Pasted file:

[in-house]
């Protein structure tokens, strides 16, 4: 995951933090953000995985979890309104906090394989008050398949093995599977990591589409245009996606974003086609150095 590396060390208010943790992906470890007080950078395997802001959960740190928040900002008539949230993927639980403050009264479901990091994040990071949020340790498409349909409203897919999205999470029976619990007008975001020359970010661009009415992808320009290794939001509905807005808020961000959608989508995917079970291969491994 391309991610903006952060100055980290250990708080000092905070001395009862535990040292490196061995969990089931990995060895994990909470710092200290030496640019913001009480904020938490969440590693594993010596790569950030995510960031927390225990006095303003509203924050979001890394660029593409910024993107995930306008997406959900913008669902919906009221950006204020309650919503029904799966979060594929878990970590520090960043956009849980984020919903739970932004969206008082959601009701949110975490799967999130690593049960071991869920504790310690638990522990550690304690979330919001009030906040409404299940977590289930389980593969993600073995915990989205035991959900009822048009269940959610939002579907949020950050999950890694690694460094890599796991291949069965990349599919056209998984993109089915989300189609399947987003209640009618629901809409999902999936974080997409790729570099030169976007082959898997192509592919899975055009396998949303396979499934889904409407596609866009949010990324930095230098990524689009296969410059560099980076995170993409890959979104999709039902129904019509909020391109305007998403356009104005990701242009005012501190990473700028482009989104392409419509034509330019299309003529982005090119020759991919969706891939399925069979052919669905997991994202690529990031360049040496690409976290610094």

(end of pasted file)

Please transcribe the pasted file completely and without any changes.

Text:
[in-house]
């Protein structure tokens, strides 16, 4: 995951933090953000995985979890309104906090394989008050398949093995599977990591589409245009996606974003086609150095 590396060390208010943790992906470890007080950078395997802001959960740190928040900002008539949230993927639980403050009264479901990091994040990071949020340790498409349909409203897919999205999470029976619990007008975001020359970010661009009415992808320009290794939001509905807005808020961000959608989508995917079970291969491994 391309991610903006952060100055980290250990708080000092905070001395009862535990040292490196061995969990089931990995060895994990909470710092200290030496640019913001009480904020938490969440590693594993010596790569950030995510960031927390225990006095303003509203924050979001890394660029593409910024993107995930306008997406959900913008669902919906009221950006204020309650919503029904799966979060594929878990970590520090960043956009849980984020919903739970932004969206008082959601009701949110975490799967999130690593049960071991869920504790310690638990522990550690304690979330919001009030906040409404299940977590289930389980593969993600073995915990989205035991959900009822048009269940959610939002579907949020950050999950890694690694460094890599796991291949069965990349599919056209998984993109089915989300189609399947987003209640009618629901809409999902999936974080997409790729570099030169976007082959898997192509592919899975055009396998949303396979499934889904409407596609866009949010990324930095230098990524689009296969410059560099980076995170993409890959979104999709039902129904019509909020391109305007998403356009104005990701242009005012501190990473700028482009989104392409419509034509330019299309003529982005090119020759991919969706891939399925069979052919669905997991994202690529990031360049040496690409976290610094």